Getting help = more time to make money

grass healthy Getting help = more time to make moneyIn a momentous move for me, I’ve finally actually paid someone to do something I really could’ve done myself. This is a huge change for me, and I can’t believe it took me until almost 40 years old before I could get comfortable with it.

I paid a strong young guy $250 to rip out about 30 feet of shrubs and blackberry brambles. It took him two days in the sun, and two or three pickup truck loads of hauling. That’s quite a deal for me, and he seemed pretty happy with his pay, though perhaps he underestimated the work a little.

Basically, my house was looking too scrubby, and despite my best intentions I just could not find the time to rip out the ugliness. Nor do I have a truck to haul away the debris. But despite that, I was working steadily away at the task until I realized a simple truth. I make $100 to $150 an hour. Brush removal is not worth $100 per hour. It would be different if I enjoyed it, but … ahhh … no.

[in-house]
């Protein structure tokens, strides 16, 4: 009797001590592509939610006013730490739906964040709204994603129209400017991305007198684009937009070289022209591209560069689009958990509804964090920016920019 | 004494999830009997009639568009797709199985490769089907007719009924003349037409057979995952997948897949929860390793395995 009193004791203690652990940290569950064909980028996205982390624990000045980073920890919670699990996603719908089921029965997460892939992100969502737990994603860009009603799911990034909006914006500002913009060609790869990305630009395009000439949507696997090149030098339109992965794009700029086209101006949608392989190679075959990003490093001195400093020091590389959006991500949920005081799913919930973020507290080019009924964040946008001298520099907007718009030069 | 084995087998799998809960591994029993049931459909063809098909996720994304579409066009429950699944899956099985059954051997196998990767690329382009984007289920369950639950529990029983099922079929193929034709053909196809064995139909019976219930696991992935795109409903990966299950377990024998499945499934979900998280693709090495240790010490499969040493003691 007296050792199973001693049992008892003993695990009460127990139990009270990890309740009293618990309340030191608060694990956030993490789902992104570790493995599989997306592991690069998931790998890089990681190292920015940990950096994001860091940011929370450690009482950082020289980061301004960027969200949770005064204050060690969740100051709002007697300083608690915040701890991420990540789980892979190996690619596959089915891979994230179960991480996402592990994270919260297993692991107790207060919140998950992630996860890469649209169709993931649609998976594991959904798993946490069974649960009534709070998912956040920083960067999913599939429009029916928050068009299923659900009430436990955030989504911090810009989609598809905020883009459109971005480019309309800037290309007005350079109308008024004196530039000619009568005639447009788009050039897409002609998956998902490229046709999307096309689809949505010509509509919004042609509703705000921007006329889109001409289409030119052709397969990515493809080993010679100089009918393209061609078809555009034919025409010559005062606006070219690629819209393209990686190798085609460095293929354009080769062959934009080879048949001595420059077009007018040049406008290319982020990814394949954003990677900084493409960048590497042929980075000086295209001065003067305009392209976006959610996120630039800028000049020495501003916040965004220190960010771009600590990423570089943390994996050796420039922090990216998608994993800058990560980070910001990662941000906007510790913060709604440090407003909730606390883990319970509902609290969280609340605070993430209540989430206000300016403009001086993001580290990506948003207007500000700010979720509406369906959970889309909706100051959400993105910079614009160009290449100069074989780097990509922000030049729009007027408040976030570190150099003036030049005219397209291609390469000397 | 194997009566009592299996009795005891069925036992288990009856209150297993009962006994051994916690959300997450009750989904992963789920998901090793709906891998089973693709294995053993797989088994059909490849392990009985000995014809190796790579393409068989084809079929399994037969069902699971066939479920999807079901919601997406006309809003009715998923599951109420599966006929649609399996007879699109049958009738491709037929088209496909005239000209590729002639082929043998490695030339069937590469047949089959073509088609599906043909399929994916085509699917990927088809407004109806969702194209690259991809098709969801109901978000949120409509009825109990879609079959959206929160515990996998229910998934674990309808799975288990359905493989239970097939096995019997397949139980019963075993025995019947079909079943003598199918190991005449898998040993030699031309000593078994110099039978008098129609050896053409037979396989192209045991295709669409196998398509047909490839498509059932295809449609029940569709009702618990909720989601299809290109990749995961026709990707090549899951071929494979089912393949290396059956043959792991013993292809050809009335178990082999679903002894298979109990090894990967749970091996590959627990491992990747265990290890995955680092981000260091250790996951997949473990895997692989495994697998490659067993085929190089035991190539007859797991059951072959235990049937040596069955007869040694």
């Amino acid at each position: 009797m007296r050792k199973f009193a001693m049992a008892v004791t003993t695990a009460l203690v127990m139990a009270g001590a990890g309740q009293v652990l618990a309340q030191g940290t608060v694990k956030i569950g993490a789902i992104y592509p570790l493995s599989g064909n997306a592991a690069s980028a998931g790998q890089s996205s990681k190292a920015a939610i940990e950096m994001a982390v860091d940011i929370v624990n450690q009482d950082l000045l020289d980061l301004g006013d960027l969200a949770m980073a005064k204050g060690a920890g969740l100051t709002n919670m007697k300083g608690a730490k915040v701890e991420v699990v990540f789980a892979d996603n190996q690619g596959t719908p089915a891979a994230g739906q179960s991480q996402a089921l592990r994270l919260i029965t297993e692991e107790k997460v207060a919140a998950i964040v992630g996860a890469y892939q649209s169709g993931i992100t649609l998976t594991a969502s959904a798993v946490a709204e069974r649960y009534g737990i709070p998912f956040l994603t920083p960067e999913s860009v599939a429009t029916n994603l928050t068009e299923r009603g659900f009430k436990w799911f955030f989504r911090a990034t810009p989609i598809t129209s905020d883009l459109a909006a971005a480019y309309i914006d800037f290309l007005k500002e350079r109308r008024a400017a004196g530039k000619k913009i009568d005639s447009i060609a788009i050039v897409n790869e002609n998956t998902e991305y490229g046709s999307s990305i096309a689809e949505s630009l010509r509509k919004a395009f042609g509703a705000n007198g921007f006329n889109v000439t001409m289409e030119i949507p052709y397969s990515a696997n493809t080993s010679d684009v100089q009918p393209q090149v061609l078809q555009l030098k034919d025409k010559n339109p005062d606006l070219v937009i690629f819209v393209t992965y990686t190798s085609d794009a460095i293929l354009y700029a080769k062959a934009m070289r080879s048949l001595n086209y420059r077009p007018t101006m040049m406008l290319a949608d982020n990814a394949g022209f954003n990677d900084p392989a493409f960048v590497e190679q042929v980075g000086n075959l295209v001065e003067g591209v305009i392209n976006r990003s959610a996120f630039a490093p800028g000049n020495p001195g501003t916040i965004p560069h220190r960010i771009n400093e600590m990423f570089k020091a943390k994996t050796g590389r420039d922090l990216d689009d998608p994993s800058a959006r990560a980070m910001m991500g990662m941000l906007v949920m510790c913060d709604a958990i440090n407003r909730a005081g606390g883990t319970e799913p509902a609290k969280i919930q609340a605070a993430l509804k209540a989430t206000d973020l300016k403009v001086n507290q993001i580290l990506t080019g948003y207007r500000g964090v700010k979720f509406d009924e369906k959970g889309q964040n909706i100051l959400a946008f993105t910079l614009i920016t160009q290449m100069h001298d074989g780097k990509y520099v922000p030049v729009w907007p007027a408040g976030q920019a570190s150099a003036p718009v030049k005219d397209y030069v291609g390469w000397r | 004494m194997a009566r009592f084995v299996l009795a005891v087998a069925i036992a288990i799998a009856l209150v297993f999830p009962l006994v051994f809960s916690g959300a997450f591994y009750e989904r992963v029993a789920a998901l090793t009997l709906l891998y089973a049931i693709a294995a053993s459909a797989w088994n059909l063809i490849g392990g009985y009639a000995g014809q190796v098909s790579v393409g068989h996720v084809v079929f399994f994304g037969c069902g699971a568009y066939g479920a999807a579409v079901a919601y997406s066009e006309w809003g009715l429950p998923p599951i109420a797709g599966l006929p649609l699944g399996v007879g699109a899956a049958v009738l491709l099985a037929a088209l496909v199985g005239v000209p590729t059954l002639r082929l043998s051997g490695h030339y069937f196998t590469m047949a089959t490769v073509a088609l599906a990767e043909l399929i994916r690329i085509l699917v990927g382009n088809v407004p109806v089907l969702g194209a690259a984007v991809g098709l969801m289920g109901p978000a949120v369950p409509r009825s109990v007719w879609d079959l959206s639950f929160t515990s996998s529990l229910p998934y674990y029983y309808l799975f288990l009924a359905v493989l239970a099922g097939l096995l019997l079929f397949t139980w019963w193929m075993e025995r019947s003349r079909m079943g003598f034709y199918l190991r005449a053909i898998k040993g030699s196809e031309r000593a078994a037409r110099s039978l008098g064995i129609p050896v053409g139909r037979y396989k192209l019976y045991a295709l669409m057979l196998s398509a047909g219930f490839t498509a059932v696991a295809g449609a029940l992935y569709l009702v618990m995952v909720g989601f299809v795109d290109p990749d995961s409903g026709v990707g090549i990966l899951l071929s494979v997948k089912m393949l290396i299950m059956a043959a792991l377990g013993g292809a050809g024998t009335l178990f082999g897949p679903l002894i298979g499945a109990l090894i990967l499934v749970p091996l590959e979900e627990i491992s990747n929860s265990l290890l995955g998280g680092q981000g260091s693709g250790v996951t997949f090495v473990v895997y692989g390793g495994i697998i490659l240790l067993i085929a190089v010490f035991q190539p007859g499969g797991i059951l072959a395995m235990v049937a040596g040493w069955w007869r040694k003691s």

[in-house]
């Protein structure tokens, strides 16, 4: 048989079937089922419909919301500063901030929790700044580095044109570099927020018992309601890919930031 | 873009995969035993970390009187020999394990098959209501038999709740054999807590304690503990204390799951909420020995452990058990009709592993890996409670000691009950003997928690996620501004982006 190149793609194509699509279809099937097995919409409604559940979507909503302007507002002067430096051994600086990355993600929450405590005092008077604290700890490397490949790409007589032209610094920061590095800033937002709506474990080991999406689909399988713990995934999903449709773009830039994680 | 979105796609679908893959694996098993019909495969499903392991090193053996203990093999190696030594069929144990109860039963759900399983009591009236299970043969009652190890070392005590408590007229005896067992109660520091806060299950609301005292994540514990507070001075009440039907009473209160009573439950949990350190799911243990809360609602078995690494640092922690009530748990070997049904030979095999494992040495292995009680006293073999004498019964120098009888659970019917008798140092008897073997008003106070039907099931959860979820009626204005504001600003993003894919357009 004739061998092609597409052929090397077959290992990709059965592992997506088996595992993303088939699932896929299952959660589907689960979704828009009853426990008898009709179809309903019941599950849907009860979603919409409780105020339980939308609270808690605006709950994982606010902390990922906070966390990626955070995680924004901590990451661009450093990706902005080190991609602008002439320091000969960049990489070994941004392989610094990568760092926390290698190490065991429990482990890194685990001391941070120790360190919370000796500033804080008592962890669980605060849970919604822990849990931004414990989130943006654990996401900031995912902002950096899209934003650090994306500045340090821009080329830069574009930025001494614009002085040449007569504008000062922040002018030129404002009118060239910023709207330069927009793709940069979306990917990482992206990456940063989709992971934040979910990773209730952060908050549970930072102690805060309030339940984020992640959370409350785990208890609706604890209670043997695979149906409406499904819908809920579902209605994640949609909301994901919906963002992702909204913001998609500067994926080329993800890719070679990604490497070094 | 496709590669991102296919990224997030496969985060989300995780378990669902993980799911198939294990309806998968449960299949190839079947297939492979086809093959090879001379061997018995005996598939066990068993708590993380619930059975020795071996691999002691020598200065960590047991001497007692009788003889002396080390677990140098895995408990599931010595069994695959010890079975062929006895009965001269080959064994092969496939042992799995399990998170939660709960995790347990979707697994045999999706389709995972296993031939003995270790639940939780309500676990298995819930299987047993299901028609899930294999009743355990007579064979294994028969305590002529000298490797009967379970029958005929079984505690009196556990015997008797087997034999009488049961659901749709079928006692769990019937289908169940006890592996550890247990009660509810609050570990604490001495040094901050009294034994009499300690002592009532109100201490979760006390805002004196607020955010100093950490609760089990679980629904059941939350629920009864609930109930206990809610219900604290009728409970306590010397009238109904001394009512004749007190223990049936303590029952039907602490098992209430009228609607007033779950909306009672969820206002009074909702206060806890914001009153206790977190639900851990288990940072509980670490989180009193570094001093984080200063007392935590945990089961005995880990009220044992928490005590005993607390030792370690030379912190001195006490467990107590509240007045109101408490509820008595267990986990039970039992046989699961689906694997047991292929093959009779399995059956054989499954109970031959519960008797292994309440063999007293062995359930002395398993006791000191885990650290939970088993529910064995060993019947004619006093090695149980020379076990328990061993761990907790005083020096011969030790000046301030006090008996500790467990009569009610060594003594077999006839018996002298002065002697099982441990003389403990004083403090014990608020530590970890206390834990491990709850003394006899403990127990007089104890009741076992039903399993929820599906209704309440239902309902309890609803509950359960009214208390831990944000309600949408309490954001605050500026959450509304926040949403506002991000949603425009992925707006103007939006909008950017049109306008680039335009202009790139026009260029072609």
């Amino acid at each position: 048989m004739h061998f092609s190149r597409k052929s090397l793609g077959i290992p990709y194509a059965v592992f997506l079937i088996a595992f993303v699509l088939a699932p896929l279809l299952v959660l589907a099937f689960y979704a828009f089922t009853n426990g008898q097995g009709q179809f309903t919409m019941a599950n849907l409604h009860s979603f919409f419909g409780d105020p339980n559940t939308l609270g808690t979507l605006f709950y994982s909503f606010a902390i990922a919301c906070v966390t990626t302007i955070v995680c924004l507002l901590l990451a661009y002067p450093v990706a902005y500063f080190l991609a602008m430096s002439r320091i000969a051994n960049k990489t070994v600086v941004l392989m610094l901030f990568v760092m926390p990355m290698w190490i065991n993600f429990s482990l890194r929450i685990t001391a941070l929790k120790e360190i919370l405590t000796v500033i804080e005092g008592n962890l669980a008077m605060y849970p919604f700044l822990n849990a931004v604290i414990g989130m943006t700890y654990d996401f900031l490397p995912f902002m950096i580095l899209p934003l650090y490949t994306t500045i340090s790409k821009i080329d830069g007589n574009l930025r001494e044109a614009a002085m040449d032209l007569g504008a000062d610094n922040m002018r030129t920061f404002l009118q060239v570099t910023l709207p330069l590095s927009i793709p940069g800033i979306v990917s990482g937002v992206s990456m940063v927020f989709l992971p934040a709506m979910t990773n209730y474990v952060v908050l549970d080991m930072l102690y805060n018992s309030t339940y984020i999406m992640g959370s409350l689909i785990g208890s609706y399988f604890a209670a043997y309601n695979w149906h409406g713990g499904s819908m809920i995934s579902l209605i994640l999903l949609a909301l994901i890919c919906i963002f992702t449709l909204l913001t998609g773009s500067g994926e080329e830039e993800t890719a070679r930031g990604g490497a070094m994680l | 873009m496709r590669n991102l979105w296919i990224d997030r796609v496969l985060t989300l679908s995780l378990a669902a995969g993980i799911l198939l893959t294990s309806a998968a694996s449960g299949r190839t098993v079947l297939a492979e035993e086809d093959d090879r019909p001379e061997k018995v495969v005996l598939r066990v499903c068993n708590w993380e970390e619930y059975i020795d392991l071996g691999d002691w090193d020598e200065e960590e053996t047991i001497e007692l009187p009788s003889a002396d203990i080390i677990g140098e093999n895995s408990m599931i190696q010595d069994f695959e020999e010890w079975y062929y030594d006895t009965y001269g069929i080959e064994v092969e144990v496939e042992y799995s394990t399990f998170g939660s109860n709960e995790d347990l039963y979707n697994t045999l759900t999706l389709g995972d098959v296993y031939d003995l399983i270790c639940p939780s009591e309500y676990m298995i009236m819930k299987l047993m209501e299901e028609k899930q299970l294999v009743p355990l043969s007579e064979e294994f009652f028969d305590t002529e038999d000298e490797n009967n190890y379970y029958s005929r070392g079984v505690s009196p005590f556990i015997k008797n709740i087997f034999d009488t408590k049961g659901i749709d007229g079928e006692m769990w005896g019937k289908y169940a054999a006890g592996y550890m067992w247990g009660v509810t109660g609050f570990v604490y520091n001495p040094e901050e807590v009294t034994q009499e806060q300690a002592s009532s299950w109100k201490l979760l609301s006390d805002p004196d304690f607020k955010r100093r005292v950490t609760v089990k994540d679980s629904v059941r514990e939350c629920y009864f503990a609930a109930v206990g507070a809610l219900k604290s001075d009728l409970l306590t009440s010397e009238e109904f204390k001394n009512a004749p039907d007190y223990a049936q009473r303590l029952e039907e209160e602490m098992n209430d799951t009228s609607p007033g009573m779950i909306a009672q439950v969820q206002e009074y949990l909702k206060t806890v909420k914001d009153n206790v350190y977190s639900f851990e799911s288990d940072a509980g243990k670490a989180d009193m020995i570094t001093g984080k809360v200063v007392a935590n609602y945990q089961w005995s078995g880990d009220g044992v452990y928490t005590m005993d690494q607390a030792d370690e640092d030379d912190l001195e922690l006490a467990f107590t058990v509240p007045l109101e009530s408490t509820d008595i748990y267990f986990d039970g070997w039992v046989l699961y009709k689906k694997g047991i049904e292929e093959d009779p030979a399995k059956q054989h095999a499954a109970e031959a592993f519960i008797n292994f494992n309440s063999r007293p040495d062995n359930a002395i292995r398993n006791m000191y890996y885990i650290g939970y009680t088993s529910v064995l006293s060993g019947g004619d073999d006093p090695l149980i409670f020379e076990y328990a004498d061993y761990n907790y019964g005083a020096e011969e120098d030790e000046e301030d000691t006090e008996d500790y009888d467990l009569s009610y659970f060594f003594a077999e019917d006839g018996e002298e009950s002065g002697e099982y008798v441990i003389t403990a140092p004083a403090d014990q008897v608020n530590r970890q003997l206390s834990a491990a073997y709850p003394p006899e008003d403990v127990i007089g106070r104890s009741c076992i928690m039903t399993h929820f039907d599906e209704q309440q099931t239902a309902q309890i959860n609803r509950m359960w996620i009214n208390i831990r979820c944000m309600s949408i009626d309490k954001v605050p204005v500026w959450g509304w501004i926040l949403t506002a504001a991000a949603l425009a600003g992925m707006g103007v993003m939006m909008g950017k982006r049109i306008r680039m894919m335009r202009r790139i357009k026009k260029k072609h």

On one level, I know it is no big deal. Lots of people hire lawn services, maid services or personal assistants. But for me, it was a line I simply hadn’t ever felt comfortable crossing. It is one thing to pay for an expert to fix your car, and an entirely different thing to pay someone to do what you could very well do if you weren’t so lazy (so says my Protestant work-ethic).

It was a good first step, but I actually intend to hire many more such services. I’m simply too busy with my new business and the work is too readily available for me to not take advantage of the obviously financial advantages I’ll reap by doing so. If I liked washing dishes or clothes, I suppose I would keep doing it. I don’t, so a maid is next on the list, along with a regular lawn service arrangement. Wow, it’s like I’m becoming a grownup or something.

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5 comments to Getting help = more time to make money